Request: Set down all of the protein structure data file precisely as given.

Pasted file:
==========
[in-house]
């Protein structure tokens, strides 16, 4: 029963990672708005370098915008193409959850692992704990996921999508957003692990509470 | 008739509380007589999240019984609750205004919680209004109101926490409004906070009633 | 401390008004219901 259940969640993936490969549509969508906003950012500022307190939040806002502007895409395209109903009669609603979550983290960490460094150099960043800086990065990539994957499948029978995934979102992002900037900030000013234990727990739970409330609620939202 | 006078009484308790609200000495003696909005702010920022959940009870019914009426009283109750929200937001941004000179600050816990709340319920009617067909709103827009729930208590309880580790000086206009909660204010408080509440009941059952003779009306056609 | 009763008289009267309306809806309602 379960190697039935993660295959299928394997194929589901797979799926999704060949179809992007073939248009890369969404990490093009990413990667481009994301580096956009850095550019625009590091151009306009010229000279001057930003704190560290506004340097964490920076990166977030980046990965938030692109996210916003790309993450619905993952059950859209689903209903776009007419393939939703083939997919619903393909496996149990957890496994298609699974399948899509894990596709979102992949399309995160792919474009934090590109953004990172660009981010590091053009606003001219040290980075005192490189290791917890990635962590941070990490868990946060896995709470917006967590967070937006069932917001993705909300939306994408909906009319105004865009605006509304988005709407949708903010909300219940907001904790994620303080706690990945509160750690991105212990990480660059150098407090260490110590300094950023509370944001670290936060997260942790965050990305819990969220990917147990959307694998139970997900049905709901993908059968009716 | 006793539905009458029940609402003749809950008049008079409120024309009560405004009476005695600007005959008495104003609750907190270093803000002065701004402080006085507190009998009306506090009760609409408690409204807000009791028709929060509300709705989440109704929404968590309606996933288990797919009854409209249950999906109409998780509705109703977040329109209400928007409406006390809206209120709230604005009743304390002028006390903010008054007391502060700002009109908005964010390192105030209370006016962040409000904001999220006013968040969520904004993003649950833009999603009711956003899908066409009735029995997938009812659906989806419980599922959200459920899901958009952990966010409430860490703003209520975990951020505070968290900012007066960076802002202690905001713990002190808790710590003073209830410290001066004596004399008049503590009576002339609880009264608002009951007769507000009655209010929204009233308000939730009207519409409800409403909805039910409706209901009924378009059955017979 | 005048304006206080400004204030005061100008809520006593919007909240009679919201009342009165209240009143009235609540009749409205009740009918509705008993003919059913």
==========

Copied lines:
[in-house]
């Protein structure tokens, strides 16, 4: 029963990672708005370098915008193409959850692992704990996921999508957003692990509470 | 008739509380007589999240019984609750205004919680209004109101926490409004906070009633 | 401390008004219901 259940969640993936490969549509969508906003950012500022307190939040806002502007895409395209109903009669609603979550983290960490460094150099960043800086990065990539994957499948029978995934979102992002900037900030000013234990727990739970409330609620939202 | 006078009484308790609200000495003696909005702010920022959940009870019914009426009283109750929200937001941004000179600050816990709340319920009617067909709103827009729930208590309880580790000086206009909660204010408080509440009941059952003779009306056609 | 009763008289009267309306809806309602 379960190697039935993660295959299928394997194929589901797979799926999704060949179809992007073939248009890369969404990490093009990413990667481009994301580096956009850095550019625009590091151009306009010229000279001057930003704190560290506004340097964490920076990166977030980046990965938030692109996210916003790309993450619905993952059950859209689903209903776009007419393939939703083939997919619903393909496996149990957890496994298609699974399948899509894990596709979102992949399309995160792919474009934090590109953004990172660009981010590091053009606003001219040290980075005192490189290791917890990635962590941070990490868990946060896995709470917006967590967070937006069932917001993705909300939306994408909906009319105004865009605006509304988005709407949708903010909300219940907001904790994620303080706690990945509160750690991105212990990480660059150098407090260490110590300094950023509370944001670290936060997260942790965050990305819990969220990917147990959307694998139970997900049905709901993908059968009716 | 006793539905009458029940609402003749809950008049008079409120024309009560405004009476005695600007005959008495104003609750907190270093803000002065701004402080006085507190009998009306506090009760609409408690409204807000009791028709929060509300709705989440109704929404968590309606996933288990797919009854409209249950999906109409998780509705109703977040329109209400928007409406006390809206209120709230604005009743304390002028006390903010008054007391502060700002009109908005964010390192105030209370006016962040409000904001999220006013968040969520904004993003649950833009999603009711956003899908066409009735029995997938009812659906989806419980599922959200459920899901958009952990966010409430860490703003209520975990951020505070968290900012007066960076802002202690905001713990002190808790710590003073209830410290001066004596004399008049503590009576002339609880009264608002009951007769507000009655209010929204009233308000939730009207519409409800409403909805039910409706209901009924378009059955017979 | 005048304006206080400004204030005061100008809520006593919007909240009679919201009342009165209240009143009235609540009749409205009740009918509705008993003919059913």